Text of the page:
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September 17, 2013
Windows Phone Developer Blog

Windows Phone WebBrowser control tips

This blog post was authored by Chee Chen Tong, a Program Manager on the Windows Phone team.

– Adam

Including a WebBrowser control in your Windows Phone app is a strategic way to integrate web content in your app. It can help you extend the value of your investments, because you don’t have to recreate content to use it on different platforms. Many of the more than 30% of Windows Phone apps that incorporate the WebBrowser control in their design integrate the control and the web contents within the app seamlessly simply using XAML properties. Frameworks such as PhoneGap use the WebBrowser control to display HTML content, and they use CSS and JavaScript to further expand cross-platform capabilities. Below are some common scenarios and tips that may be helpful when using the WebBrowser control in your Windows Phone app.

Setting the WebBrowser background color

You might want the background of the web content in your app to match your app’s overall design, or even match the theme the app user has set for their phone. Unfortunately, no matter what color you set for the WebBrowser control background, the user will see a flash of white background while the control initializes, and before the web content is loaded. This is because the WebBrowser control loads a white about:blank page during initialization, before any navigation occurs. Although Windows Phone 8 supports the DefaultBackground color property, the effective way to use this property depends on a certain sequence of events. You need to set the visibility of the WebBrowser control after the content has been navigated to or after the content has loaded. This code example illustrates how to do this:

  1. private void NavigateHandler(object sender, NavigationEventArgs e)
  2. {
  3.     WebBrowser wb = sender as WebBrowser;
  4.     if (wb != null)
  5.     {
  6.         wb.Visibility = Visibility.Visible;
  7.     }
  8. }
  10. private void PhoneApplicationPage_Loaded(object sender, RoutedEventArgs e)
  11. {
  12.     WebBrowser webBrowser = new WebBrowser();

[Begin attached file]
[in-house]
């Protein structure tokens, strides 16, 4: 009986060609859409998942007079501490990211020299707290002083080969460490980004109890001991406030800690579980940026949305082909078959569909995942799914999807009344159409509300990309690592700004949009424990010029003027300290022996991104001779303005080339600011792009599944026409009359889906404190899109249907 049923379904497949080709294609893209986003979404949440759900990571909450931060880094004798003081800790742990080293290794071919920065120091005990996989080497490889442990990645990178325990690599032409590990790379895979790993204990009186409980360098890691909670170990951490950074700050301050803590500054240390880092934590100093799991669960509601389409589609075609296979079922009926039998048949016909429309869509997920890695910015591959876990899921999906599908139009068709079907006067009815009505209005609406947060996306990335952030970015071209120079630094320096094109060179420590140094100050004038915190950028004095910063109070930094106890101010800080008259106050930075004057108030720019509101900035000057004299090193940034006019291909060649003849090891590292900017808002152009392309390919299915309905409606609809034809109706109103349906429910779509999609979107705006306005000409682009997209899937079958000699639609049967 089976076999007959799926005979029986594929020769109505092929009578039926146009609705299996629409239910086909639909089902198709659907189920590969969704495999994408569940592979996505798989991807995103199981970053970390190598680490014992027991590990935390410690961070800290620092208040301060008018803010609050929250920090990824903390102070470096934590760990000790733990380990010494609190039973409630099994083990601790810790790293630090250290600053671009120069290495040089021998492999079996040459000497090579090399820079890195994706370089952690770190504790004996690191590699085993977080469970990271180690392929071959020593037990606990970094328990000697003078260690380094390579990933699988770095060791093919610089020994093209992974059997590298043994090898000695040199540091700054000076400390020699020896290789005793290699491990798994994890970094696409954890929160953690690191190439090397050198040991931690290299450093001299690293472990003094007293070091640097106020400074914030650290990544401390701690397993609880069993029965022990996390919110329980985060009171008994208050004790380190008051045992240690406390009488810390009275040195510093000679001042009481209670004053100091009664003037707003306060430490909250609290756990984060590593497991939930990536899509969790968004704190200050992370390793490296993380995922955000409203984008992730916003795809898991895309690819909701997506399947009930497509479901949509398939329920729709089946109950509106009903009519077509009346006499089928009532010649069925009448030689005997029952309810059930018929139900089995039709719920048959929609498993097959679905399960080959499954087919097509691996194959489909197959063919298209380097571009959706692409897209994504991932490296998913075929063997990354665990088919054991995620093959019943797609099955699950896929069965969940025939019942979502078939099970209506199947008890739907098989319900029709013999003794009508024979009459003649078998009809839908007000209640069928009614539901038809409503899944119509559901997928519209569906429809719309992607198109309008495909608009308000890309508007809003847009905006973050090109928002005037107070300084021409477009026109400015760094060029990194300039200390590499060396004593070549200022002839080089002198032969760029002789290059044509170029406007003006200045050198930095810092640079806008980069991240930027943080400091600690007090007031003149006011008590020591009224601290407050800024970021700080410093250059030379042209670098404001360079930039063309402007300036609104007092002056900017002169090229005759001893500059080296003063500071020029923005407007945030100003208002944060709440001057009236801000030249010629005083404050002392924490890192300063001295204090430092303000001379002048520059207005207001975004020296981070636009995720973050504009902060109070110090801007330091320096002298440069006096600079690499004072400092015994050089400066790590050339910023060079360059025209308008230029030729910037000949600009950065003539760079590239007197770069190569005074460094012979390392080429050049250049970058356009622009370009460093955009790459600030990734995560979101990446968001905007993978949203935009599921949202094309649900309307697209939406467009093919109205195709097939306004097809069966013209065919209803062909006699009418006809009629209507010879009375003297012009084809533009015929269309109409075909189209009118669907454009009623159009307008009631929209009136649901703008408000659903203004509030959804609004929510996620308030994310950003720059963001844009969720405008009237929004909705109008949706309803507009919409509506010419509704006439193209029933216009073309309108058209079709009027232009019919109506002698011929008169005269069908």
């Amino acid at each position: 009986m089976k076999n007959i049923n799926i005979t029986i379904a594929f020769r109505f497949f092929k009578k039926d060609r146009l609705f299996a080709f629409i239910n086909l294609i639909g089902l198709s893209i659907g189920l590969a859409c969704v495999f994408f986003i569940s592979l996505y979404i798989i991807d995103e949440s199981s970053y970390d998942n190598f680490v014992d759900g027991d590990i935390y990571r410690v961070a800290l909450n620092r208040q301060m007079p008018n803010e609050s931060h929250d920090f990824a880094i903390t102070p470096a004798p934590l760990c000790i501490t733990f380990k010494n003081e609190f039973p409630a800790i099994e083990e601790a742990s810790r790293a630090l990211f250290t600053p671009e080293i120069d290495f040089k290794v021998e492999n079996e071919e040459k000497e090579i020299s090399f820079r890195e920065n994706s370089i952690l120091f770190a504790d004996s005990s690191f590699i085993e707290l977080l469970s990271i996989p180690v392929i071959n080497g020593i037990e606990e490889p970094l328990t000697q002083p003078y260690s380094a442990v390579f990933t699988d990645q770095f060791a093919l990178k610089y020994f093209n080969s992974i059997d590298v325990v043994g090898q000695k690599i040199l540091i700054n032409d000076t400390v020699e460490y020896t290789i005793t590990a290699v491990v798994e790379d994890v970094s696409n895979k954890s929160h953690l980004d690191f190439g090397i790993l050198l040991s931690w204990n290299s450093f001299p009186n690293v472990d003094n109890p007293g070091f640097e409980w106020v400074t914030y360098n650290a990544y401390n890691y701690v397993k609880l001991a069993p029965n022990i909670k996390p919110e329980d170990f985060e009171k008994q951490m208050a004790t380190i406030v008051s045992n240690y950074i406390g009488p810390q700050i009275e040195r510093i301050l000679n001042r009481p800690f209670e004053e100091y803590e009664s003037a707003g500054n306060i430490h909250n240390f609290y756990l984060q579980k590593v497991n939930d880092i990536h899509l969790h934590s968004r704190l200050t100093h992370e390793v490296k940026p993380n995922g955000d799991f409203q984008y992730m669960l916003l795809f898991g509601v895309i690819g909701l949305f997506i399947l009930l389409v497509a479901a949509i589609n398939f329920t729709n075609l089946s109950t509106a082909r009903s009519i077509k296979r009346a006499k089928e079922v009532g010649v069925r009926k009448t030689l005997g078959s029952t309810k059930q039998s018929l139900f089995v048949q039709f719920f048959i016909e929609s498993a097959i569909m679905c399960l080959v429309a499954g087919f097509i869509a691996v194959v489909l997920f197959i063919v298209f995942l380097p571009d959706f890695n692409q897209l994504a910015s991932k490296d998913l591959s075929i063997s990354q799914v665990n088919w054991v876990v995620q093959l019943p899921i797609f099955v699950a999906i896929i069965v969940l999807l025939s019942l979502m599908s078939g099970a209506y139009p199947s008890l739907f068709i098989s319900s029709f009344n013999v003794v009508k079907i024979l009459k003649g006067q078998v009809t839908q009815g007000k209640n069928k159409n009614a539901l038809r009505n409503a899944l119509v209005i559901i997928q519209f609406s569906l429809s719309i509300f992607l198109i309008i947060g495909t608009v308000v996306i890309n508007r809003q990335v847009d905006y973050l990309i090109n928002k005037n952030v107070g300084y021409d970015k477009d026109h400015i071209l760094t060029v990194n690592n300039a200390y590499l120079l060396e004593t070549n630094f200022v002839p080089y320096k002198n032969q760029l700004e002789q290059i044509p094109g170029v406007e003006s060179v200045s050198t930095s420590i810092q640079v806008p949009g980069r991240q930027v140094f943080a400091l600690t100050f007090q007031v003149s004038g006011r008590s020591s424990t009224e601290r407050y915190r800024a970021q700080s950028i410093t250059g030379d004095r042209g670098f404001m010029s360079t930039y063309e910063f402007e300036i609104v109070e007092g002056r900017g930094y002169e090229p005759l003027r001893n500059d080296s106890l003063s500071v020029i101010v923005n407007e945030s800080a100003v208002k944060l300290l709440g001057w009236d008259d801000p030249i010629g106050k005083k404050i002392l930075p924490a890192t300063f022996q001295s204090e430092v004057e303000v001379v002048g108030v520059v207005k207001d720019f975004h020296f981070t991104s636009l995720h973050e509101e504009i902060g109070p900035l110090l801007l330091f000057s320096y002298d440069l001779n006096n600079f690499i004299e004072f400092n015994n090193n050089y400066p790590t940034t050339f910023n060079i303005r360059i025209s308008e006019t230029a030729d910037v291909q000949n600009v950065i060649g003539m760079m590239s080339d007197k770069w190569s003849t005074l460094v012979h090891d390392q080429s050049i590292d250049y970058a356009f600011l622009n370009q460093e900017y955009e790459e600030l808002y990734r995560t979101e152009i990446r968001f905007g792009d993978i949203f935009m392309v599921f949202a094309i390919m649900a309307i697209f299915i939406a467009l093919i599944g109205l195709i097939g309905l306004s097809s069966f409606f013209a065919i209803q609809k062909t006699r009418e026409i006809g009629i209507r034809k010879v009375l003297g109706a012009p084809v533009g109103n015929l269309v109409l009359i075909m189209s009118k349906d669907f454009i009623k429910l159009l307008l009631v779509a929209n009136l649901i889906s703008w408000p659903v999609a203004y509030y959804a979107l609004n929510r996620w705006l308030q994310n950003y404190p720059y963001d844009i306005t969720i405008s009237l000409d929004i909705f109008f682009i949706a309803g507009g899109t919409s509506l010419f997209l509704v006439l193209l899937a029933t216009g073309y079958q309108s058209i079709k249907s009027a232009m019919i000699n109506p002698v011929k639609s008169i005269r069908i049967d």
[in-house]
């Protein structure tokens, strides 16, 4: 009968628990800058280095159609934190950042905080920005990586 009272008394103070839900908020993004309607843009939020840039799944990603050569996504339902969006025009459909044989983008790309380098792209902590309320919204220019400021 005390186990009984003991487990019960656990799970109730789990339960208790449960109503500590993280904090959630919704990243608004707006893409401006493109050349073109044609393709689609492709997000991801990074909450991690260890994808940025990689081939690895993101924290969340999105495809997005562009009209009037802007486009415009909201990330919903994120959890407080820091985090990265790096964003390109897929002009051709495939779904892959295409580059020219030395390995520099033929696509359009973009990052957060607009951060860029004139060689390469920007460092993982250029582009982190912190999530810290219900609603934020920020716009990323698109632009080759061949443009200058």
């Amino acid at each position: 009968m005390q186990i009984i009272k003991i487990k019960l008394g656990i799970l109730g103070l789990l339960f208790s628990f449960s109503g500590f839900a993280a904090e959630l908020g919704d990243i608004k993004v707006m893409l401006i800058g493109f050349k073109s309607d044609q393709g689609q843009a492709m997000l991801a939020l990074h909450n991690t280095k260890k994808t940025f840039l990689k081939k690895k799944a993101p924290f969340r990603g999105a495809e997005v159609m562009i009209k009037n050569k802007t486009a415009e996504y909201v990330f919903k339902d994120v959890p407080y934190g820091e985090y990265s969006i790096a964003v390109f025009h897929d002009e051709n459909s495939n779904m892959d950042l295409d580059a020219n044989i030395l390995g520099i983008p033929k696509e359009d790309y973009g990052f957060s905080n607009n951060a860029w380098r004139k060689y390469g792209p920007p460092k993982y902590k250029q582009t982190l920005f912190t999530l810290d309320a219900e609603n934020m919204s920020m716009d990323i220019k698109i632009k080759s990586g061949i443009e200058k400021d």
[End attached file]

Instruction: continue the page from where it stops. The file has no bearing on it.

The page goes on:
13.     webBrowser.Background = new SolidColorBrush(Color.FromArgb(255, 255, 0, 0));
  14.     webBrowser.Navigate(new Uri(“”, UriKind.Absolute));
  16.     webBrowser.Navigated += new EventHandler<NavigationEventArgs>(NavigateHandler);
  18.     webBrowser.Visibility = Visibility.Collapsed;
  19.     webBrowser.Height = 543;
  20.     webBrowser.Width = 456;
  21.     webBrowser.IsScriptEnabled = true;
  23.     ContentPanel.Children.Add(webBrowser);
  24. }

While content is loading, and because the WebBrowser control itself is not yet visible, we recommend that you provide a visual progress indicator for the app user, either using the ProgressBar control, or with a spinner UI, for example.

Rendering WebBrowser control content onto a bitmap

Sharing is becoming a normal activity on the phone, and many app developers prefer to capture screenshots to use in sharing scenarios. On a typical page, you can use WriteableBitmap and pass it the LayoutRoot of a page to capture a screenshot of the page. In earlier releases of Windows Phone, if a WebBrowser control was embedded in the page, a blank rectangle displayed where the WebBrowser control was on the page. In Windows Phone 8, though, you can capture the content of a WebBrowser control with a few lines of code:

  1. WriteableBitmap bitmap = new WriteableBitmap(400, 400);
  2. bitmap.Render(Browser, null);
  3. bitmap.Invalidate();
  4. ImageElement.Source = bitmap;

WebBrowser control Hold event not being raised

One of the things an app developer commonly would want to do is handle certain gesture events that aren’t supported by the WebBrowser control itself. The WebBrowser control doesn’t bubble up events, so you don’t have a reliable way to execute custom logic in response to specific user input.

One of these types of events is the Hold event. The WebBrowser control doesn’t provide a context menu for the Hold event, and the event is being consumed by the container control that hosts the WebBrowser control. If you followed the visual tree to get the container control, registering for the Hold event will work. The following code example shows you how to handle the Hold event, and to provide a context menu if you need to:

  1. private void webBrowser _Loaded(object sender, RoutedEventArgs e)
  2. {
  3.     var border0 = VisualTreeHelper.GetChild(sender, 0);
  4.     var border1 = VisualTreeHelper.GetChild(border0, 0);
  5.     var Container = VisualTreeHelper.GetChild(border1, 0);
  7.     if (Container!= null)
  8.     {
  9.         Container.Hold += Border_Hold;
  10.     }
  11. }
  13. void Border_Hold(object sender, GestureEventArgs e)
  14. {
  15.     e.Handled = true;
  16. }

Be sure to see Mark Hopkins’s blog post about hybrid web apps titled Make your mobile website into a Windows Phone app. For more information about Windows Phone web development, see Web development for Windows Phone.